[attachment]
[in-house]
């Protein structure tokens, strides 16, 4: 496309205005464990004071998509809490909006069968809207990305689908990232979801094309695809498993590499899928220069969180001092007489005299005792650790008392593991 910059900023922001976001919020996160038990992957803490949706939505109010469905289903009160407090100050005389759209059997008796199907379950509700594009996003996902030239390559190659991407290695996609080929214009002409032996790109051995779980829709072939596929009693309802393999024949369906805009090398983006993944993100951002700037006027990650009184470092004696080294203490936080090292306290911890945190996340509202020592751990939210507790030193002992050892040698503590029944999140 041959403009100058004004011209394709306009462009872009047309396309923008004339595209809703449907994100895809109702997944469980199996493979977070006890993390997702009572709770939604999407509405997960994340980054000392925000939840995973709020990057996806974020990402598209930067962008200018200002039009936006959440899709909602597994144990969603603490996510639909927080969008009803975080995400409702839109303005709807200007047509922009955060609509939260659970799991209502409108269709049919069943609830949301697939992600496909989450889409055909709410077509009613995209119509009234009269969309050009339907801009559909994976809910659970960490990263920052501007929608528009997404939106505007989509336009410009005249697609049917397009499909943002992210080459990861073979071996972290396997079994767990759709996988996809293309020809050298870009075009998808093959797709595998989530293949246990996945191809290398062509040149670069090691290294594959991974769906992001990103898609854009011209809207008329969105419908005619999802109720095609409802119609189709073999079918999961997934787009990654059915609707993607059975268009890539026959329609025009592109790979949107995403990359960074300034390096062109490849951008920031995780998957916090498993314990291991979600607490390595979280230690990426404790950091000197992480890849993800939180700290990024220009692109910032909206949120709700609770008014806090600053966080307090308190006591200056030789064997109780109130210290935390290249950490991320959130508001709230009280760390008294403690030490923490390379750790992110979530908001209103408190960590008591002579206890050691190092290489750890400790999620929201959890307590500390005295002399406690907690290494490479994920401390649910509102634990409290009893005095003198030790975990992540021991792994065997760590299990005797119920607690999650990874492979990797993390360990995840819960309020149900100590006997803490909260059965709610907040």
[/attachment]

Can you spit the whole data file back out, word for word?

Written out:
[in-house]
């Protein structure tokens, strides 16, 4: 496309205005464990004071998509809490909006069968809207990305689908990232979801094309695809498993590499899928220069969180001092007489005299005792650790008392593991 910059900023922001976001919020996160038990992957803490949706939505109010469905289903009160407090100050005389759209059997008796199907379950509700594009996003996902030239390559190659991407290695996609080929214009002409032996790109051995779980829709072939596929009693309802393999024949369906805009090398983006993944993100951002700037006027990650009184470092004696080294203490936080090292306290911890945190996340509202020592751990939210507790030193002992050892040698503590029944999140 041959403009100058004004011209394709306009462009872009047309396309923008004339595209809703449907994100895809109702997944469980199996493979977070006890993390997702009572709770939604999407509405997960994340980054000392925000939840995973709020990057996806974020990402598209930067962008200018200002039009936006959440899709909602597994144990969603603490996510639909927080969008009803975080995400409702839109303005709807200007047509922009955060609509939260659970799991209502409108269709049919069943609830949301697939992600496909989450889409055909709410077509009613995209119509009234009269969309050009339907801009559909994976809910659970960490990263920052501007929608528009997404939106505007989509336009410009005249697609049917397009499909943002992210080459990861073979071996972290396997079994767990759709996988996809293309020809050298870009075009998808093959797709595998989530293949246990996945191809290398062509040149670069090691290294594959991974769906992001990103898609854009011209809207008329969105419908005619999802109720095609409802119609189709073999079918999961997934787009990654059915609707993607059975268009890539026959329609025009592109790979949107995403990359960074300034390096062109490849951008920031995780998957916090498993314990291991979600607490390595979280230690990426404790950091000197992480890849993800939180700290990024220009692109910032909206949120709700609770008014806090600053966080307090308190006591200056030789064997109780109130210290935390290249950490991320959130508001709230009280760390008294403690030490923490390379750790992110979530908001209103408190960590008591002579206890050691190092290489750890400790999620929201959890307590500390005295002399406690907690290494490479994920401390649910509102634990409290009893005095003198030790975990992540021991792994065997760590299990005797119920607690999650990874492979990797993390360990995840819960309020149900100590006997803490909260059965709610907040």